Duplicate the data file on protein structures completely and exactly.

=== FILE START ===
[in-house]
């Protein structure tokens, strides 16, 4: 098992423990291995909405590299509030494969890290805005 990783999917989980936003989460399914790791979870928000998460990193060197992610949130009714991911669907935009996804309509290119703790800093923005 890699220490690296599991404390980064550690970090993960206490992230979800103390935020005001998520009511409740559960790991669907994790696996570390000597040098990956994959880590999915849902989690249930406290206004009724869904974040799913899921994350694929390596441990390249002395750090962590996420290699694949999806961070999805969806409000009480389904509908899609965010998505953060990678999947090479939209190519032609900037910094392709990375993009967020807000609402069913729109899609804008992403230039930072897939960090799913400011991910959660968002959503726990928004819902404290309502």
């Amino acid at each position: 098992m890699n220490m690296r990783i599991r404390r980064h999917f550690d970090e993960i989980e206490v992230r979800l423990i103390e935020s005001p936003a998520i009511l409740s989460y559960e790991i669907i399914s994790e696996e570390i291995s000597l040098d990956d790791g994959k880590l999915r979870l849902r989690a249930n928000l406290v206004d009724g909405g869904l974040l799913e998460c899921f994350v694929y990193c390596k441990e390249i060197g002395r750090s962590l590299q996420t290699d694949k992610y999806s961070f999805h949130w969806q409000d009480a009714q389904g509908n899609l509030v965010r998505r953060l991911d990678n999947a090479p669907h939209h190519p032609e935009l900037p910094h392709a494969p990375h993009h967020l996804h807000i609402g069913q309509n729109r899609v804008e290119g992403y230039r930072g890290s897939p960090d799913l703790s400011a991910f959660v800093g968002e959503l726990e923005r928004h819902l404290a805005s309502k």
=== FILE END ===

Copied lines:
[in-house]
């Protein structure tokens, strides 16, 4: 098992423990291995909405590299509030494969890290805005 990783999917989980936003989460399914790791979870928000998460990193060197992610949130009714991911669907935009996804309509290119703790800093923005 890699220490690296599991404390980064550690970090993960206490992230979800103390935020005001998520009511409740559960790991669907994790696996570390000597040098990956994959880590999915849902989690249930406290206004009724869904974040799913899921994350694929390596441990390249002395750090962590996420290699694949999806961070999805969806409000009480389904509908899609965010998505953060990678999947090479939209190519032609900037910094392709990375993009967020807000609402069913729109899609804008992403230039930072897939960090799913400011991910959660968002959503726990928004819902404290309502």
């Amino acid at each position: 098992m890699n220490m690296r990783i599991r404390r980064h999917f550690d970090e993960i989980e206490v992230r979800l423990i103390e935020s005001p936003a998520i009511l409740s989460y559960e790991i669907i399914s994790e696996e570390i291995s000597l040098d990956d790791g994959k880590l999915r979870l849902r989690a249930n928000l406290v206004d009724g909405g869904l974040l799913e998460c899921f994350v694929y990193c390596k441990e390249i060197g002395r750090s962590l590299q996420t290699d694949k992610y999806s961070f999805h949130w969806q409000d009480a009714q389904g509908n899609l509030v965010r998505r953060l991911d990678n999947a090479p669907h939209h190519p032609e935009l900037p910094h392709a494969p990375h993009h967020l996804h807000i609402g069913q309509n729109r899609v804008e290119g992403y230039r930072g890290s897939p960090d799913l703790s400011a991910f959660v800093g968002e959503l726990e923005r928004h819902l404290a805005s309502k």